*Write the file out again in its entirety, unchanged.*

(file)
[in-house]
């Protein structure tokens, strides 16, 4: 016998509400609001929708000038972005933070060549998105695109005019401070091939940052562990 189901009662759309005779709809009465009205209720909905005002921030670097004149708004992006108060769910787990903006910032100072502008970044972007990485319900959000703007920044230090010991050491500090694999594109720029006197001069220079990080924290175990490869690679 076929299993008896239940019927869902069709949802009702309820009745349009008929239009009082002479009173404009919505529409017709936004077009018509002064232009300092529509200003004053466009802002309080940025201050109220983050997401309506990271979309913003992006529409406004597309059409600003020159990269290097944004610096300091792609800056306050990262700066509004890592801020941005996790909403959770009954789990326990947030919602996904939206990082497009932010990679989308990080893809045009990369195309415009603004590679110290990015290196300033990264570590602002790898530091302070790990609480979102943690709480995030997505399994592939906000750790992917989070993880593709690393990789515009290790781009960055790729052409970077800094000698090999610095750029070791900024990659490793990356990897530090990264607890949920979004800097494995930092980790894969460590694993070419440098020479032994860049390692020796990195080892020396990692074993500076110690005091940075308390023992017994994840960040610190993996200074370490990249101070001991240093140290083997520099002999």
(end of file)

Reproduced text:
[in-house]
């Protein structure tokens, strides 16, 4: 016998509400609001929708000038972005933070060549998105695109005019401070091939940052562990 189901009662759309005779709809009465009205209720909905005002921030670097004149708004992006108060769910787990903006910032100072502008970044972007990485319900959000703007920044230090010991050491500090694999594109720029006197001069220079990080924290175990490869690679 076929299993008896239940019927869902069709949802009702309820009745349009008929239009009082002479009173404009919505529409017709936004077009018509002064232009300092529509200003004053466009802002309080940025201050109220983050997401309506990271979309913003992006529409406004597309059409600003020159990269290097944004610096300091792609800056306050990262700066509004890592801020941005996790909403959770009954789990326990947030919602996904939206990082497009932010990679989308990080893809045009990369195309415009603004590679110290990015290196300033990264570590602002790898530091302070790990609480979102943690709480995030997505399994592939906000750790992917989070993880593709690393990789515009290790781009960055790729052409970077800094000698090999610095750029070791900024990659490793990356990897530090990264607890949920979004800097494995930092980790894969460590694993070419440098020479032994860049390692020796990195080892020396990692074993500076110690005091940075308390023992017994994840960040610190993996200074370490990249101070001991240093140290083997520099002999």